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Does Calcified Neurocysticercosis Affect Migraine Characteristics and Treatment Responsiveness? A Case–Control Study

Kamini SharmaDepartment of Neurology, King George Medical University, Lucknow, Uttar Pradesh, India;

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Ravi UniyalDepartment of Neurology, King George Medical University, Lucknow, Uttar Pradesh, India;

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Ravindra Kumar GargDepartment of Neurology, King George Medical University, Lucknow, Uttar Pradesh, India;

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Rajesh VermaDepartment of Neurology, King George Medical University, Lucknow, Uttar Pradesh, India;

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Vimal Kumar PaliwalDepartment of Neurology, Sanjay Gandhi Postgraduate Institute of Medical Sciences, Lucknow, Uttar Pradesh, India

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Hardeep Singh MalhotraDepartment of Neurology, King George Medical University, Lucknow, Uttar Pradesh, India;

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Praveen Kumar SharmaDepartment of Neurology, King George Medical University, Lucknow, Uttar Pradesh, India;

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Neeraj KumarDepartment of Neurology, King George Medical University, Lucknow, Uttar Pradesh, India;

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Shweta PandeyDepartment of Neurology, King George Medical University, Lucknow, Uttar Pradesh, India;

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Imran RizviDepartment of Neurology, King George Medical University, Lucknow, Uttar Pradesh, India;

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ABSTRACT.

Recently, inflammation and free-radical release has been described in the surrounding brain parenchyma of seemingly inert calcified lesions of neurocysticercosis. These free radicals can induce migraine by stimulating calcitonin gene-related peptide release. This stipulated mechanism led us to hypothesize that calcified neurocysticercosis may increase migraine severity. This case–control study included patients (migraine with calcified neurocysticercosis) and control subjects (migraine without calcified neurocysticercosis) in a 1:1 ratio. Headache frequency, visual analog scale (VAS) score, and Migraine Disability Assessment (MIDAS) score were assessed at baseline and at the end of 3 months. To compare treatment responsiveness between patients and control subjects, we treated both groups identically so that difference in treatment would not confound the results. Each group comprised 78 patients. Baseline headache frequency (11.3 ± 3.3 versus 7.9 ± 3.4), VAS score (7.5 ± 1.1 versus 6.0 ± 1.2), and MIDAS score (15 ± 7.6 versus 9.6 ± 4.5) were significantly greater in patients than control subjects. Interestingly, the change from baseline to the end of 3 months in headache frequency (6.0 ± 1.7 versus 2.8 ± 1.4), VAS score (2.6 ± 0.02 versus 1.4 ± 0.01), and MIDAS score (8.3 ± 5.0 versus 3.6 ± 2.0) were significantly greater in patients than control subjects. Our study emphasizes that calcified lesions of neurocysticercosis are not inert, and cause an increase in the frequency and severity of migraine attacks. Interestingly, these patients also showed a better response to treatment with amitriptyline, possibly resulting from its anti-inflammatory action. Further studies are warranted to explore possible inflammatory mechanisms in calcified neurocysticercosis, which influences migraine physiology.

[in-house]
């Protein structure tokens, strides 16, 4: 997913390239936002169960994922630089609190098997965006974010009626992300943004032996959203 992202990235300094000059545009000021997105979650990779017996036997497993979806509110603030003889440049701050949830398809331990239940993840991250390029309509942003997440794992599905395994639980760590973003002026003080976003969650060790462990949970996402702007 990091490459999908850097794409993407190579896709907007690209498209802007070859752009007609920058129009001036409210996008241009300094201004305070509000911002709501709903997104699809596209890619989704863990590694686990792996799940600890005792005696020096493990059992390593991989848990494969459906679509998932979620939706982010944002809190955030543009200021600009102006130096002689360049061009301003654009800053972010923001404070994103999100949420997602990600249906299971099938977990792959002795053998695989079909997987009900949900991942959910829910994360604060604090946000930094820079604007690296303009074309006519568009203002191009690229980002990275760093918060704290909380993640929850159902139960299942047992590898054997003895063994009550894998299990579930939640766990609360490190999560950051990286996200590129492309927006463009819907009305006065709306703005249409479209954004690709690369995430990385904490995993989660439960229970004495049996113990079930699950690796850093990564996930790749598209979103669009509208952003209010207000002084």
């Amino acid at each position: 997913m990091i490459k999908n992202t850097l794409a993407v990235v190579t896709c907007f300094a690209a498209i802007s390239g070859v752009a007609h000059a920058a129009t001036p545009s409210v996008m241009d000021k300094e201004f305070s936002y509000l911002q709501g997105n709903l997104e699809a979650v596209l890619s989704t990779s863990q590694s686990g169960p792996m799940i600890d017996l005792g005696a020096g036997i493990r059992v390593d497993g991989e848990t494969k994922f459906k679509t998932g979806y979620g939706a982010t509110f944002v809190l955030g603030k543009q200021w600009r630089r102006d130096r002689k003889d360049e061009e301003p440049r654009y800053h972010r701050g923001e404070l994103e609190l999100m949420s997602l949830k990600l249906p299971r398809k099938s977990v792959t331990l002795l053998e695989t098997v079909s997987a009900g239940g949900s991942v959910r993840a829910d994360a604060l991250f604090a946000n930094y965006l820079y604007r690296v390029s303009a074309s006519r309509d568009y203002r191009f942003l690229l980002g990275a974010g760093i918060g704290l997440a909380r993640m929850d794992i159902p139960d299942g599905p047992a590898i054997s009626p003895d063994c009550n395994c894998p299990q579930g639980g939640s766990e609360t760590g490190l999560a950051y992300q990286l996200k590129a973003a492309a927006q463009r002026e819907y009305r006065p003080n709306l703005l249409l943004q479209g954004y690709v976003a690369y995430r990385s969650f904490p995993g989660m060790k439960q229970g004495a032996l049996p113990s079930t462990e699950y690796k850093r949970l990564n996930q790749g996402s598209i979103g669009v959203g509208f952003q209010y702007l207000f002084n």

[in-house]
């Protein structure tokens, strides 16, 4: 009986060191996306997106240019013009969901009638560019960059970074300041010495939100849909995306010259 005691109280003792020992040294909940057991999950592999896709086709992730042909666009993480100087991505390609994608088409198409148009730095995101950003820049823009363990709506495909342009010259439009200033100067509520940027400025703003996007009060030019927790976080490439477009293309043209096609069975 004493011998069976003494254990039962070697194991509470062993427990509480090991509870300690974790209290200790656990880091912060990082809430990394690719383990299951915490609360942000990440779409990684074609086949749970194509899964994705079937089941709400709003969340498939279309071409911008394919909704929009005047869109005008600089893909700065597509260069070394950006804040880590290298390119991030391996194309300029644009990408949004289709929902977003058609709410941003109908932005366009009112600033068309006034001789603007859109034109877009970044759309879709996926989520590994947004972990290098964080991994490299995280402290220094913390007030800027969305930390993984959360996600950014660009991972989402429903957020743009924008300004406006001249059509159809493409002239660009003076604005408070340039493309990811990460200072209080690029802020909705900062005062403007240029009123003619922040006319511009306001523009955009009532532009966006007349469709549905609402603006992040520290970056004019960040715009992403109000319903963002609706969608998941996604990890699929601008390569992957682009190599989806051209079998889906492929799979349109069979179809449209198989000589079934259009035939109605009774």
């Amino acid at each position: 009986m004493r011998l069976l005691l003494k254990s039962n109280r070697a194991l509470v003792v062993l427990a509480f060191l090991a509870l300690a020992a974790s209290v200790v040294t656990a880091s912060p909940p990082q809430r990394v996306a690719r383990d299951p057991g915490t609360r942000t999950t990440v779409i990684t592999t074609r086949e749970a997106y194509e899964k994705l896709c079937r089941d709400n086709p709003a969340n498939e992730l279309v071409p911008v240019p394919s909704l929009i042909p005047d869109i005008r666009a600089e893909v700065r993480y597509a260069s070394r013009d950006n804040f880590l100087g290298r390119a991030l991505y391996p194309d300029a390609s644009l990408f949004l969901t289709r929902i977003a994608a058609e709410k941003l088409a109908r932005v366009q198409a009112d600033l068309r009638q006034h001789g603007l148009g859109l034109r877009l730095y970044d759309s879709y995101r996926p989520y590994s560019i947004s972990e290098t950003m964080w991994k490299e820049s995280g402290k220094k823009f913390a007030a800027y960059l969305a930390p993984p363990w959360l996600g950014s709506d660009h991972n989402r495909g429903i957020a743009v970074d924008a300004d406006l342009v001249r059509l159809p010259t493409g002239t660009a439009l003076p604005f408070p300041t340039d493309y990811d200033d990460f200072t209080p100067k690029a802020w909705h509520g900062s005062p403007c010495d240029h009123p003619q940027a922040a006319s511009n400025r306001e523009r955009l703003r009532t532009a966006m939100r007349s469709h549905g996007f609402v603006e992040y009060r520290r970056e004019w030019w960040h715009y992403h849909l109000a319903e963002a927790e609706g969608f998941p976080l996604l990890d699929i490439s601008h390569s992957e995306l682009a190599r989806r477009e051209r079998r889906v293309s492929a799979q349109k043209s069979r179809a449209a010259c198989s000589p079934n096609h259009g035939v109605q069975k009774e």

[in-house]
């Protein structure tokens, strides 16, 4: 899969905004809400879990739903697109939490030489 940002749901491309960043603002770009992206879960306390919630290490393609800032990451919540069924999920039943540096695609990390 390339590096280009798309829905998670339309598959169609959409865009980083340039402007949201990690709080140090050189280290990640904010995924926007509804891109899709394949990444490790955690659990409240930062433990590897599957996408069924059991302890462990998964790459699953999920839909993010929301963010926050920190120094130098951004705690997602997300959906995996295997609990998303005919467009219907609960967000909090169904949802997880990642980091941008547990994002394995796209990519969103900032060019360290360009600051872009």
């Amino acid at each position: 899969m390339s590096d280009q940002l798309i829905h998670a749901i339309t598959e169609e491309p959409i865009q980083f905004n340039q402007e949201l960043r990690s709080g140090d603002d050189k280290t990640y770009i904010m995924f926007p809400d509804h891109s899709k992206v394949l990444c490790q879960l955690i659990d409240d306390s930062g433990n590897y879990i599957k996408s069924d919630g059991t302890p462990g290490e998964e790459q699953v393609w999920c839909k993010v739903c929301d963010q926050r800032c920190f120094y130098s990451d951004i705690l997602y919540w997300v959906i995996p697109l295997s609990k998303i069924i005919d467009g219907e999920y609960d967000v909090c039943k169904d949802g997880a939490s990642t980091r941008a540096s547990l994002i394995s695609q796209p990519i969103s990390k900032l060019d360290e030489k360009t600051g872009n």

Author Notes

Address correspondence to Ravi Uniyal, Department of Neurology, King George Medical University, Lucknow, Uttar Pradesh, India 226003. E-mail: ravi.sun.uniyal@gmail.com

Disclosure: R. K. G. has received royalties for writing UpToDate articles and honorarium for writing for MedLink Neurology.

Authors’ addresses: Kamini Sharma, Ravi Uniyal, Ravindra Kumar Garg, Rajesh Verma, Hardeep Singh Malhotra, Praveen Kumar Sharma, Neeraj Kumar, Shweta Pandey, and Imran Rizvi, Department of Neurology, King George Medical University, Lucknow, Uttar Pradesh, India, E-mails: windblow1386@gmail.com, ravi.sun.uniyal@gmail.com, garg50@yahoo.com, drrajeshverma32@gmail.com, drhsmalhotra@gmail.com, pspgimer@gmail.com, neerajkumar@kgmcindia.edu, dr.shweta.md@gmail.com, and imranrizvi09@gmail.com. Vimal Kumar Paliwal, Department of Neurology, Sanjay Gandhi Postgraduate Institute of Medical Sciences, Lucknow, Uttar Pradesh, India, E-mail: dr_vimalkpaliwal@rediffmail.com.

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